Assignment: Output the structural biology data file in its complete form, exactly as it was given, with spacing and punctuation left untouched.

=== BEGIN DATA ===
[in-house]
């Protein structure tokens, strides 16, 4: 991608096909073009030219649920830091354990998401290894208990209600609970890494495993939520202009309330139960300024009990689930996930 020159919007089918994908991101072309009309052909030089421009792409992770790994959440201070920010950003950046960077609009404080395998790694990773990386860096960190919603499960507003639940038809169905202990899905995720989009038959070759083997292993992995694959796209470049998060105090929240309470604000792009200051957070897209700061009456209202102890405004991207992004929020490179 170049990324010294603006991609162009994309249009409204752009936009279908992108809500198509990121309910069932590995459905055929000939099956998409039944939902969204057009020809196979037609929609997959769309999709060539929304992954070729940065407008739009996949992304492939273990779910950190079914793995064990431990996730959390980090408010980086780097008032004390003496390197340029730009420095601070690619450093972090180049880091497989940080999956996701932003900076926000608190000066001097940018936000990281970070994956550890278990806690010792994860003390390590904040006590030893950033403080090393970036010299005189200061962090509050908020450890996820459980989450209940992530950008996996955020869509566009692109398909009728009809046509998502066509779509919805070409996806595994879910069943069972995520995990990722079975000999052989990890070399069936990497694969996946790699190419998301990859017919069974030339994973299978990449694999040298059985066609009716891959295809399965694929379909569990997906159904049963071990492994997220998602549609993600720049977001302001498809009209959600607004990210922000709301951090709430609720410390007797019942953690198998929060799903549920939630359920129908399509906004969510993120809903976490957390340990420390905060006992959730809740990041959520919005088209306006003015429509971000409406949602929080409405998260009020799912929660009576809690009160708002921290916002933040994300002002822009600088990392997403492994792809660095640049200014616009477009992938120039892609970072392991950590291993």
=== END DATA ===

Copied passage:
[in-house]
């Protein structure tokens, strides 16, 4: 991608096909073009030219649920830091354990998401290894208990209600609970890494495993939520202009309330139960300024009990689930996930 020159919007089918994908991101072309009309052909030089421009792409992770790994959440201070920010950003950046960077609009404080395998790694990773990386860096960190919603499960507003639940038809169905202990899905995720989009038959070759083997292993992995694959796209470049998060105090929240309470604000792009200051957070897209700061009456209202102890405004991207992004929020490179 170049990324010294603006991609162009994309249009409204752009936009279908992108809500198509990121309910069932590995459905055929000939099956998409039944939902969204057009020809196979037609929609997959769309999709060539929304992954070729940065407008739009996949992304492939273990779910950190079914793995064990431990996730959390980090408010980086780097008032004390003496390197340029730009420095601070690619450093972090180049880091497989940080999956996701932003900076926000608190000066001097940018936000990281970070994956550890278990806690010792994860003390390590904040006590030893950033403080090393970036010299005189200061962090509050908020450890996820459980989450209940992530950008996996955020869509566009692109398909009728009809046509998502066509779509919805070409996806595994879910069943069972995520995990990722079975000999052989990890070399069936990497694969996946790699190419998301990859017919069974030339994973299978990449694999040298059985066609009716891959295809399965694929379909569990997906159904049963071990492994997220998602549609993600720049977001302001498809009209959600607004990210922000709301951090709430609720410390007797019942953690198998929060799903549920939630359920129908399509906004969510993120809903976490957390340990420390905060006992959730809740990041959520919005088209306006003015429509971000409406949602929080409405998260009020799912929660009576809690009160708002921290916002933040994300002002822009600088990392997403492994792809660095640049200014616009477009992938120039892609970072392991950590291993």